N2 - Climate change and land-use practices can enhance lake eutrophication and browning, which influence phytoplankton composition by decreasing the availability of food high in nutritional quality (algae) and increasing the abundance of low-quality food (terrestrial detritus, bacteria) for herbivorous zooplankton. Nutritionally valuable algae for zooplankton are rich in essential biomolecules such as amino acids, polyunsaturated fatty acids (PUFAs), sterols, and phosphorus. We performed laboratory experiments and showed a stronger positive relationship between zooplankton (Daphnia) cumulative offspring number and availability of high-quality algae (Cryptophytes: Rhodomonas/Cryptomonas; and Chrysophytes: Mallomonas) than with intermediate-quality (Chlorophytes: Acutodesmus) or poor-quality (Dinoflagellates: Peridinium) algae. The higher cumulative offspring number of Daphnia was a result of higher amounts of total ω-3 and ω-6 PUFA, proteins, sterols, and amino acids in the algal diets. The experiments also showed that even a small addition of high-quality algae (Rhodomonas) to intermediate-quality (Acutodesmus) or low-quality (bacteria, heterotrophic nanoflagellates, or terrestrial organic matter) diets can enhance the Daphnia cumulative offspring production. Our carbon mass balance calculation for a eutrophic clearwater lake and an oligotrophic polyhumic lake showed that the abundance of high-quality phytoplankton (cryptophytes, chrysophytes, diatoms) among total particulate organic carbon was minor (8.7% [SD 2.4%] and 6.5% [7.0%]). We modeled Daphnia diets (i.e., resource assimilation) using a fatty acid mixing model. Our analyses showed that Daphnia were able to locate high-quality algae (cryptophytes, chrysophytes, and diatoms) more effectively during cyanobacteria blooms in a eutrophic lake (55% [SD 12%]) than in a polyhumic lake (25% [10%]). Nevertheless, our results show that intense eutrophication and browning diminish assimilation of high quality algae, limiting Daphnia biomass production.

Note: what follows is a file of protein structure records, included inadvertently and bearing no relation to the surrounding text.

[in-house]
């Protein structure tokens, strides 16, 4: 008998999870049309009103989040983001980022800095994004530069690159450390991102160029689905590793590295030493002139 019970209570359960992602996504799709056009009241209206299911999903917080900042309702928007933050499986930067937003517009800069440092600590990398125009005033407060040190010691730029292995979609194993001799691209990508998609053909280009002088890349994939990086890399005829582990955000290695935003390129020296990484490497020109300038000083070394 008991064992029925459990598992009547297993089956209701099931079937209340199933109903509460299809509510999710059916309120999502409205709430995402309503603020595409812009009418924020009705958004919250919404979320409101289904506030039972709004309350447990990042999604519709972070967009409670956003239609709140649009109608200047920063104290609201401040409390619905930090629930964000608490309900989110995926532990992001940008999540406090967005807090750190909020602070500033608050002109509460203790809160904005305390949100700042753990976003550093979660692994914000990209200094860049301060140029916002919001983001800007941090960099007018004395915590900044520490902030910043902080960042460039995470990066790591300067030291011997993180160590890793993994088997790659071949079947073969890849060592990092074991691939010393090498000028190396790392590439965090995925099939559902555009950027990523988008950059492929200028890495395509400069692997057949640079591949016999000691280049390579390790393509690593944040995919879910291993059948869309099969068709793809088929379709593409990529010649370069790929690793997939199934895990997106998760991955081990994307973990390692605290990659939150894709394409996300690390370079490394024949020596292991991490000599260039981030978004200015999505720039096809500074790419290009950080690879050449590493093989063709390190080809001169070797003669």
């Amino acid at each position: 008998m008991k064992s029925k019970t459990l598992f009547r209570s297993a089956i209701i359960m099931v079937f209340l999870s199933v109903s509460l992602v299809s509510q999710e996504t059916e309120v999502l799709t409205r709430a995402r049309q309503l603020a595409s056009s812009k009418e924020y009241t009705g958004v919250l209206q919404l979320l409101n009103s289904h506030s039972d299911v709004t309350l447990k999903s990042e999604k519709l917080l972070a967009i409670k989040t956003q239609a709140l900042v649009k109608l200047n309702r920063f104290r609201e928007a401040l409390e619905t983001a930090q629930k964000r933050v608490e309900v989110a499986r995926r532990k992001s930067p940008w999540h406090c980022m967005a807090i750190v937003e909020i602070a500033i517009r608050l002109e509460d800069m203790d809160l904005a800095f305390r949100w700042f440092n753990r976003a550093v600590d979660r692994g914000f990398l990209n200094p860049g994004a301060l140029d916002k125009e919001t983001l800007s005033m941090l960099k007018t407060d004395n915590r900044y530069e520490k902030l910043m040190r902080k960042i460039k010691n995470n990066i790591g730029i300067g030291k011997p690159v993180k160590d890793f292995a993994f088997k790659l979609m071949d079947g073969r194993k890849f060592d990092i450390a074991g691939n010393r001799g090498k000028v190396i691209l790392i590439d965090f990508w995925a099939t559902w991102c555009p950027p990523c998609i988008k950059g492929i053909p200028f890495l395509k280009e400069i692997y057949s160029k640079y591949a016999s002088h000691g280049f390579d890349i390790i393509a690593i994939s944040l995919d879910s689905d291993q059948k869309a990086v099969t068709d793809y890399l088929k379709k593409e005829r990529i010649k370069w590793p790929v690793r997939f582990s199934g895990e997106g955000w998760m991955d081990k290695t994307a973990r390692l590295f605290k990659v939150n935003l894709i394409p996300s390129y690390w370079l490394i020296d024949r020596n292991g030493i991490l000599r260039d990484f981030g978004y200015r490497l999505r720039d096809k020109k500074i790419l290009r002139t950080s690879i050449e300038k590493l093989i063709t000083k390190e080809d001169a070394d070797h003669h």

AB - Climate change and land-use practices can enhance lake eutrophication and browning, which influence phytoplankton composition by decreasing the availability of food high in nutritional quality (algae) and increasing the abundance of low-quality food (terrestrial detritus, bacteria) for herbivorous zooplankton. Nutritionally valuable algae for zooplankton are rich in essential biomolecules such as amino acids, polyunsaturated fatty acids (PUFAs), sterols, and phosphorus. We performed laboratory experiments and showed a stronger positive relationship between zooplankton (Daphnia) cumulative offspring number and availability of high-quality algae (Cryptophytes: Rhodomonas/Cryptomonas; and Chrysophytes: Mallomonas) than with intermediate-quality (Chlorophytes: Acutodesmus) or poor-quality (Dinoflagellates: Peridinium) algae. The higher cumulative offspring number of Daphnia was a result of higher amounts of total ω-3 and ω-6 PUFA, proteins, sterols, and amino acids in the algal diets. The experiments also showed that even a small addition of high-quality algae (Rhodomonas) to intermediate-quality (Acutodesmus) or low-quality (bacteria, heterotrophic nanoflagellates, or terrestrial organic matter) diets can enhance the Daphnia cumulative offspring production. Our carbon mass balance calculation for a eutrophic clearwater lake and an oligotrophic polyhumic lake showed that the abundance of high-quality phytoplankton (cryptophytes, chrysophytes, diatoms) among total particulate organic carbon was minor (8.7% [SD 2.4%] and 6.5% [7.0%]). We modeled Daphnia diets (i.e., resource assimilation) using a fatty acid mixing model. Our analyses showed that Daphnia were able to locate high-quality algae (cryptophytes, chrysophytes, and diatoms) more effectively during cyanobacteria blooms in a eutrophic lake (55% [SD 12%]) than in a polyhumic lake (25% [10%]). Nevertheless, our results show that intense eutrophication and browning diminish assimilation of high quality algae, limiting Daphnia biomass production.

KW - 1181 Ecology, evolutionary biology

U2 - 10.1080/20442041.2019.1574177

DO - 10.1080/20442041.2019.1574177

M3 - Article

VL - 9

SP - 374

EP - 394

JO - Inland waters

JF - Inland waters

SN - 2044-2041

IS - 3

ER -